* * * * *
So … off to the eye doctor I go. Not for my wrinkles (that would be silly), but to get my eyes checked. The whole experience was painless, unlike the dentist. Two puffs of air in each eye, a stare at a light and a look in all directions, a read of the letters on the chart.
A what of the what? Read the letters? Ummmm....
That’s where it fell apart. I couldn’t read them. I chose “one” over “two,” “four” over “three,” and sometimes found "they are very similar," until I could read those damn letters. I had my pupils dilated and was pleased to hear that there are no signs of glaucoma, cancer, heart disease, or anything else that <ahem > “men of my age” start to experience.
My eye doctor recommended that I get progressive lenses. You know, the modern term for bi-focals. I cringed.
“Why does that make me feel old?”
“Well, you are at that age.”
Again, with the “me-at-an-age-where-aging-is-becoming-apparent-and-unable-to-be-ignored” phrases! Sheesh! I already know I have Madonna’s hands sticking out of my sleeves, but now fine lines and wrinkles, age spots, and bi-focals. Crap. When’s the hip replacement?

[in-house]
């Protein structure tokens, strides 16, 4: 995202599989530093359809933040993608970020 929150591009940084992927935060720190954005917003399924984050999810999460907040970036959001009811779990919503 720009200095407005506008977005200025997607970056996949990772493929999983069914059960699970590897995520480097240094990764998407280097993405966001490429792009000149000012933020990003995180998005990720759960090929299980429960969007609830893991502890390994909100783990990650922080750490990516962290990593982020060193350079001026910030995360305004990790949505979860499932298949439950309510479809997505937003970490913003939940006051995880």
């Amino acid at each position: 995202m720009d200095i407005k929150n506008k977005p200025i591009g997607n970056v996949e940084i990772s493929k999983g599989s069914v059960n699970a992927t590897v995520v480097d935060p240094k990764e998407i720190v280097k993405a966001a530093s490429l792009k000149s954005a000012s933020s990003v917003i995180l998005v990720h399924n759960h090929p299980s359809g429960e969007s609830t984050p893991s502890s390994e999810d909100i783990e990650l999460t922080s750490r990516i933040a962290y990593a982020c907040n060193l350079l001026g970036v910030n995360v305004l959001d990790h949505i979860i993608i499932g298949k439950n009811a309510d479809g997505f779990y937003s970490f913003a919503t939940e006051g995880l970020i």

I picked out frames. One pair is a moderately chunky, classically-modern frame with progressive and transitions lenses; and one pair is prescription sunglasses with progressive lenses, so I can sit in the park, read the paper, and watch hot joggers in the distance without changing frames or squinting.
Both were measured and ordered.
I put on my old, non-prescription sunglasses and walked home. My dilated eyes made it hard to see. Since I was feeling old, I decided to treat myself to something special (as if two pair of frames and taking care of my eyes wasn’t treat enough). My treat was one that reminded me of youth, and was necessary since I just confronted many aspects of being “a man of a certain age” -- I went to McDonald's.
When I was little, my mom used McDonald's as a reward for doing something beneficial. For example, there’d be a list of books to read during summer vacation on the refrigerator. After checking them all off, she’d take me to McDonald's. I can’t remember how many books had to be read, but I remember reading like a madman for a Happy Meal.